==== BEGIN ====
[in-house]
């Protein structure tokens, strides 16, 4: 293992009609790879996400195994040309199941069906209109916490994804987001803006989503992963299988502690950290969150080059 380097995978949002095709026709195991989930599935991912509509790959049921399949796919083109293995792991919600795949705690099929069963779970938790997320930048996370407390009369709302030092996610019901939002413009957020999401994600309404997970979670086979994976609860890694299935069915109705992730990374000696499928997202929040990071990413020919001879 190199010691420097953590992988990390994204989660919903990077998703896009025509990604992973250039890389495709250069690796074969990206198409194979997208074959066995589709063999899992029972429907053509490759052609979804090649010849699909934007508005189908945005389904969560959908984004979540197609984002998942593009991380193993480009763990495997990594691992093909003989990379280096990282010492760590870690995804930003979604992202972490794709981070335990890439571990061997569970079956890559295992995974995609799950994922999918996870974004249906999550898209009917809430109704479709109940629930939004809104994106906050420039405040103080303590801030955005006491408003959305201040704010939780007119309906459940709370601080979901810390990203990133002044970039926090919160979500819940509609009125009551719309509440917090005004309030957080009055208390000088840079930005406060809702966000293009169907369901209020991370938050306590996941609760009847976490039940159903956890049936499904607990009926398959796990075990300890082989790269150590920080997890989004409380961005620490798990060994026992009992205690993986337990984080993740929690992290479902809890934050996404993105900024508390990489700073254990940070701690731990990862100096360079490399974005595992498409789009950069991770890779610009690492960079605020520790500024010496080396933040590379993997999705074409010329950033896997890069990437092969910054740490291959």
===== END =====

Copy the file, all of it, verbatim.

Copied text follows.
[in-house]
């Protein structure tokens, strides 16, 4: 293992009609790879996400195994040309199941069906209109916490994804987001803006989503992963299988502690950290969150080059 380097995978949002095709026709195991989930599935991912509509790959049921399949796919083109293995792991919600795949705690099929069963779970938790997320930048996370407390009369709302030092996610019901939002413009957020999401994600309404997970979670086979994976609860890694299935069915109705992730990374000696499928997202929040990071990413020919001879 190199010691420097953590992988990390994204989660919903990077998703896009025509990604992973250039890389495709250069690796074969990206198409194979997208074959066995589709063999899992029972429907053509490759052609979804090649010849699909934007508005189908945005389904969560959908984004979540197609984002998942593009991380193993480009763990495997990594691992093909003989990379280096990282010492760590870690995804930003979604992202972490794709981070335990890439571990061997569970079956890559295992995974995609799950994922999918996870974004249906999550898209009917809430109704479709109940629930939004809104994106906050420039405040103080303590801030955005006491408003959305201040704010939780007119309906459940709370601080979901810390990203990133002044970039926090919160979500819940509609009125009551719309509440917090005004309030957080009055208390000088840079930005406060809702966000293009169907369901209020991370938050306590996941609760009847976490039940159903956890049936499904607990009926398959796990075990300890082989790269150590920080997890989004409380961005620490798990060994026992009992205690993986337990984080993740929690992290479902809890934050996404993105900024508390990489700073254990940070701690731990990862100096360079490399974005595992498409789009950069991770890779610009690492960079605020520790500024010496080396933040590379993997999705074409010329950033896997890069990437092969910054740490291959």